Seasoned by years as a political consultant for Republican candidates, Ailes showed keen instincts on which issues stirred the passion of viewers who turned to Fox News because they thought other outlets were too liberal. He instilled his own “us against them” attitude in everyone who worked at the channel, from its on-air talent to its communications team, which has kept the channel’s identity consistent over the years.
Ailes, 76, comes from the same generation as TV innovators such as Roone Arledge, the architect of ABC’s sports and news divisions, and Don Hewitt, who created the CBS news magazine “60 Minutes.” Today’s corporate media environment no longer turns out such freewheeling renegades, so Fox News can expect a different tone from its next leader.
“Whenever a visionary charismatic founder steps aside you have to expect some difference,” said Heyward. “Fox authentically spoke to Roger’s own feelings about how to serve the viewers and his feelings on what the country needed.”
But it’s unlikely that parent company 21st Century Fox would turn to another visibly partisan figure such as Ailes. His background as a media advisor for President George H.W. Bush in 1988 and as an advisor to President Nixon’s 1968 campaign made him a lightning rod. Ailes is also unique in having had a long career as a television producer to go with his high-level experience in politics.
Neal Shapiro, a former NBC News president who is now a public television station executive, said Ailes’ combative approach made Fox News so distinctive that the channel could get by with appointing a “caretaker” that can keep the operation running smoothly.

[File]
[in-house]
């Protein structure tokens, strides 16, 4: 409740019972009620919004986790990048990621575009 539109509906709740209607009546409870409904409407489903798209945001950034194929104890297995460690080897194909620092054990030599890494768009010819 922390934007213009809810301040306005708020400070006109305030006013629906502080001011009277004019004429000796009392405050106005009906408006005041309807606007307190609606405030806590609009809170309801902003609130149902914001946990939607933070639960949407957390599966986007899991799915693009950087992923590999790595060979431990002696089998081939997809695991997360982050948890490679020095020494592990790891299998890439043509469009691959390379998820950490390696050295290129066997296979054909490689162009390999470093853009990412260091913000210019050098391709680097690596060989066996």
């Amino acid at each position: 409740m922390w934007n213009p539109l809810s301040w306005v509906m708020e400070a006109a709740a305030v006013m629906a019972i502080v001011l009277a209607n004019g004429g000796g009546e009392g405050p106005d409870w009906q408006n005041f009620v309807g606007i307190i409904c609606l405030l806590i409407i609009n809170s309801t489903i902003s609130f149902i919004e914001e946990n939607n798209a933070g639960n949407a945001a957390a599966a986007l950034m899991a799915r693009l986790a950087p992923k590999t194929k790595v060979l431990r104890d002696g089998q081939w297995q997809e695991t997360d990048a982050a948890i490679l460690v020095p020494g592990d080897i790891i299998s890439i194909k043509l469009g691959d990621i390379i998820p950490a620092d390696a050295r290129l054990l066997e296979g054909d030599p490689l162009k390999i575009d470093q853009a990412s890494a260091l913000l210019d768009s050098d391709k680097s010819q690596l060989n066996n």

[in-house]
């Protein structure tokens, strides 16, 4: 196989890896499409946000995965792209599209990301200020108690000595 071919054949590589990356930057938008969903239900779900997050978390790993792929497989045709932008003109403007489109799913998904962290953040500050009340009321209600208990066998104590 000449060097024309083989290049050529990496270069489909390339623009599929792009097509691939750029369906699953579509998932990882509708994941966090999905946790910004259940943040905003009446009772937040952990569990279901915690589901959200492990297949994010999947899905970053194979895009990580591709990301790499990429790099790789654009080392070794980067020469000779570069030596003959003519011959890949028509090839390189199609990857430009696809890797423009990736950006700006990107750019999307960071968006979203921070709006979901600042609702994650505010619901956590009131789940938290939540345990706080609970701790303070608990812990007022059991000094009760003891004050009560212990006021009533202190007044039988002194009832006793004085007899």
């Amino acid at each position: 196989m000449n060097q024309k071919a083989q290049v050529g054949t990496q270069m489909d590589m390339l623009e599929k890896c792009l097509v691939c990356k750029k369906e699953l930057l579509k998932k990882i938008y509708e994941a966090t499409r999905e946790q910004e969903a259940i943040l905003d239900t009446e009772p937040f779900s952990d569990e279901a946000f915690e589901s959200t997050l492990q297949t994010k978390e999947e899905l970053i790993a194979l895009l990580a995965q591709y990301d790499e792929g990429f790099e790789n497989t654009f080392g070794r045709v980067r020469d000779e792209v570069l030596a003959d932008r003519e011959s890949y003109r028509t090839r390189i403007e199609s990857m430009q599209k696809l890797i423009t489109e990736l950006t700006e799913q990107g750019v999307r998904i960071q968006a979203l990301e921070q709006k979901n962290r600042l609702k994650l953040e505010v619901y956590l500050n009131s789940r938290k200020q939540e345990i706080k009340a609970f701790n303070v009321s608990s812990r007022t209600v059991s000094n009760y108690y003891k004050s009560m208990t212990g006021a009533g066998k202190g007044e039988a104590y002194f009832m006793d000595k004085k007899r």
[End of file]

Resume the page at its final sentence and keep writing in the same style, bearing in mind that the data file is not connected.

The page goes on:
Ailes did not groom a successor at Fox News, which is why handicapping a possible candidate to replace him is tricky. The name most frequently mentioned is Bill Shine, a senior executive vice president at Fox News who has a lot of experience working with the company’s prime-time stars.
Among the executives who could be considered are CBS News President David Rhodes, who came from Fox News and is under contract for several more years; and former CNN President Jonathan Klein, who currently runs a company that develops over-the-top video channels.
Fox cannot afford to be without a leader for too long. The network faces growing competition for viewers. Republicans and conservatives no longer speak in one voice as they did 20 years ago, as evidenced by the divided party that chose Donald Trump as its presidential nominee.
Nor are they unrepresented in the media as was the case when Ailes first launched Fox News. Cable news networks CNN and MSNBC have added more right-leaning talking heads to their lineups, as have the broadcast network news divisions.
“One of Roger’s other legacies is that his success made others in the media realize that the conservative point of view needed to be incorporated in institutional ways in the coverage,” said Sesno of George Washington University. “What Roger did is make everyone conscious of their ideological perspectives.”
Shares in 21st Century Fox closed at $27 on Wednesday, down 75 cents, or nearly 3%.